Risk management feature — Playing it safe
Rampant litigation has forced nursing homes to step up risk management efforts. Education is one of their latest tactics.When it comes to risk management, providers could learn a thing or two from Martin Goetz, executive director and chief executive officer of River Garden Hebrew Home for the Aged in Jacksonville, FL.
Goetz, who has worked at the 180-bed not-for-profit facility for 29 years, has experienced firsthand the dark days in the Sunshine State – when large litigation settlements pummeled nursing homes in the 1990s, driving up insurance premiums and forcing facilities out of business.
"It's not just citrus that's an export product in Florida," Goetz says. "We've exported litigation."
Indeed, the rise and frequency of insurance claims has elevated risk management to a sort of code-red in nursing homes throughout the country. Risk management today encompasses everything from arbitration agreements at admission to accurate bedside documentation to dependable wandering technology and lift equipment.
Facilities cannot afford to be lax with risk management, given the high price and rate of insurance claims today, experts say.
"Insurance losses in the long-term care setting have become staggering," notes Sandi Petersen, managing partner with Senior Risk Solutions LLC, a risk management consulting firm. "In order to qualify for the best premiums in a preferred risk program, providers must show evidence of quality assurance, performance improvement and risk management initiatives."
Goetz has not-so-fond memories of the days when premiums were so high that nursing homes were virtually uninsurable. Today the premiums have eased, but the importance of risk management remains.
"We devote a lot of attention to risk management, not huge amounts of money," says Goetz, adding that his facility has a Florida-certified risk manager on staff.
One step he is taking to protect his facility is to participate in a risk management program sponsored by an insurance brokerage firm.
Aon Association Services, a division of Affinity Insurance Services Inc., last year launched the Aon Quality Institute, a series of risk management courses for long-term care workers. Courses are now available for senior management, middle management, and most recently, frontline direct care and indirect care staff. Aon conceived the idea with the American Association of Homes and Services for the Aging, the association, which represents nonprofit long-term care providers.
The courses focus on risk management scenarios – such as a resident who suffers a foot fracture as a result of an unstable foot rest on a wheelchair – and how staff can prevent avoidable incidents.
While the course is not mandatory, long-term care facilities that participate receive a 10% credit on their general liability and professional liability premium.
While nonprofits typically do a great job of protecting residents, certain uncontrollable situations, such as turnover, can result in training inconsistencies among staff.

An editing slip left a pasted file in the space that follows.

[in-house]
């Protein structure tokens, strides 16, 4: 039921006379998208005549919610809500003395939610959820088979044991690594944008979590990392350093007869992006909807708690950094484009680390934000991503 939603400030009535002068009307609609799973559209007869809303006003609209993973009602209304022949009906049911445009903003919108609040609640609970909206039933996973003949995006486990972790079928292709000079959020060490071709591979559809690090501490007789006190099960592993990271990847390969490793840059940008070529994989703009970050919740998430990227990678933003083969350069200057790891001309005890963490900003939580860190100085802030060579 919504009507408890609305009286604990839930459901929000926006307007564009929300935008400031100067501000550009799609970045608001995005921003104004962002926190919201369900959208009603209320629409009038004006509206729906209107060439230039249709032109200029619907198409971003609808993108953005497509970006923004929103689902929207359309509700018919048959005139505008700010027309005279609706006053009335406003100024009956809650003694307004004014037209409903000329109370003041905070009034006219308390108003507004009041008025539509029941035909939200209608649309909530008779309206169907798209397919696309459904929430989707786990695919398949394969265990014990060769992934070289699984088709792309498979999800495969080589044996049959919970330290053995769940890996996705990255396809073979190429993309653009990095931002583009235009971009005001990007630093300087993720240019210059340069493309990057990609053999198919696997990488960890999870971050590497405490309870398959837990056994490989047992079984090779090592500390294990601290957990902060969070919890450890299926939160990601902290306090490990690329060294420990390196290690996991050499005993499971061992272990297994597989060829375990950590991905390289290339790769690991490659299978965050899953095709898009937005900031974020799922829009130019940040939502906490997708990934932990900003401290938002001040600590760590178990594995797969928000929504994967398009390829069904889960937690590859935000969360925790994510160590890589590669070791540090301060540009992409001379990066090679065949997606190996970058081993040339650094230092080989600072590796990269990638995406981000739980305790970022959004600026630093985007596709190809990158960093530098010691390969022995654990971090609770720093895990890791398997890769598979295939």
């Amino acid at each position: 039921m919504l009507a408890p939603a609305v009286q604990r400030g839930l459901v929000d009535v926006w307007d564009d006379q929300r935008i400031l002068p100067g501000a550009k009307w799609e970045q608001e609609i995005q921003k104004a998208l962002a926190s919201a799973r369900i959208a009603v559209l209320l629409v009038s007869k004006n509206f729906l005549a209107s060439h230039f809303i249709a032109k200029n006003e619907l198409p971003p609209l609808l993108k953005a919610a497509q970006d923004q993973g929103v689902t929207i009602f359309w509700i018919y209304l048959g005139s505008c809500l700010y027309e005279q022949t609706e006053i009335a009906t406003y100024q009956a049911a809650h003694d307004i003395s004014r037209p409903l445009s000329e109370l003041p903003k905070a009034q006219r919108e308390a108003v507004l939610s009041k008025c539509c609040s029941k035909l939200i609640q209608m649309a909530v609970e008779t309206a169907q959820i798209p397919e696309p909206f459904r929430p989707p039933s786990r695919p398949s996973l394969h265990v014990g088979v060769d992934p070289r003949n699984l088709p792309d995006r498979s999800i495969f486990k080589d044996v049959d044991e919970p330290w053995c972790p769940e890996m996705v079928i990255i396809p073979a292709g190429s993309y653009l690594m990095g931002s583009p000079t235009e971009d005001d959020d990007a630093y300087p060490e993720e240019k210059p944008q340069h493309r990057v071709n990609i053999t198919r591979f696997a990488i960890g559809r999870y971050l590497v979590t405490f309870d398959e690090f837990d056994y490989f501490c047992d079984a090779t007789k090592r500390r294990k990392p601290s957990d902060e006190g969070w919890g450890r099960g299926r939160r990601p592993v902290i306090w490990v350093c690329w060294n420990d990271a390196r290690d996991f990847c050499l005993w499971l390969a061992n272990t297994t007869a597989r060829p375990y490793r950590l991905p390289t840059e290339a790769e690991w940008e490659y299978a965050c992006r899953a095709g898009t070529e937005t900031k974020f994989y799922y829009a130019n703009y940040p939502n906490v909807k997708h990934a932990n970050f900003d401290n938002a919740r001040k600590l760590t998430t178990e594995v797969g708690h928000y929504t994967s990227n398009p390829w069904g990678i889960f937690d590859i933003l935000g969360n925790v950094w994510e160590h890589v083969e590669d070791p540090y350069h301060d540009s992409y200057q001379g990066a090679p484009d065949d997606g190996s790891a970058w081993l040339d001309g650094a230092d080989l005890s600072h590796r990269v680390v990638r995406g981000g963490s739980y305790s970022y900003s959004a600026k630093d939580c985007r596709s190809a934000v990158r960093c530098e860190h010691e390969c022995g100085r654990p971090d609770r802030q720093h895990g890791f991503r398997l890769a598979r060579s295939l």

"It's another resource," said Maria Moreno, senior vice president of Aon Association Services. "If we can introduce some of these situations and bring it to the front of [the staff's] mind ... it gets a dialogue going within the organization."
Insurance premiums have actually stabilized for long-term care facilities over the last couple of years, she says.
"It used to be every time you turned around there would be a piece about negligence," she said. "While there are incidents out there, because of a huge push from AAHSA and others involved in long-term care, they have been working hard to get the word out about the need to provide good quality care to their residents."
Still, the statistics are daunting. While there has been a downward trend in the number of claims, there has been an increase in the average payments for long-term care claims between 2000 and 2004, CNA, a major commercial insurer, said in a study. Also, the greatest frequency of claims within the long-term care sector occurred in skilled nursing facilities between 2000 and 2004, the CNA study found.
(For more on claims, see sidebar on page 44.)
The rise in costly lawsuits against nursing homes has contributed to another new risk management advancement: arbitration agreements.
For the last three years, River Garden has been including arbitration agreements in its admissions packet for residents.
"At the least it takes the ability to inflame a jury out of the issue," Goetz explains. "It's harder to inflame a professional arbitrator."
Arbitration agreements state that if a dispute arises, the facility and resident will resolve the conflict with an arbitrator, a neutral party, or a panel of arbitrators. The arbitration award is binding and legally enforceable, and can be reviewed by the courts.
As Goetz noted, facilities prefer arbitration to lawsuits that can end up in the hands of a jury, which can result in a runaway verdict.
"It's definitely a response to a court system that people are saying doesn't really work that well," says Keith Maurer, director of healthcare for the National Arbitration Forum, which provides alternative dispute resolution services in the United States and 35 other countries.
"Instead, they are opting for a more efficient forum that has been endorsed by Congress and the Supreme Court."
While arbitration is recognized as an effective way to fend off high jury verdicts, nursing homes actually use arbitration most often to settle billing disputes.
Facilities are getting smarter about crafting agreements, Maurer says. While there are lawsuits challenging agreements, facilities should be safe if they have a well-drafted agreement that does not favor one side over the other.
"A properly drafted agreement is virtually enforced all the time," Maurer says.
Besides drafting flaws, problems arise if the person signing the agreement is incapable at the time. How the agreement is presented is also important.
The forum offers a "Resident's Guide to Arbitration," which explains the arbitration process clearly and in big letters. (For more on crafting arbitration agreements, see sidebar on page 42.)
"Simply handing that out at the time of admission is going to go a long way toward having that agreement upheld," Maurer says.
Goetz says his facility has yet to invoke the arbitration agreement, but every little bit of prevention helps.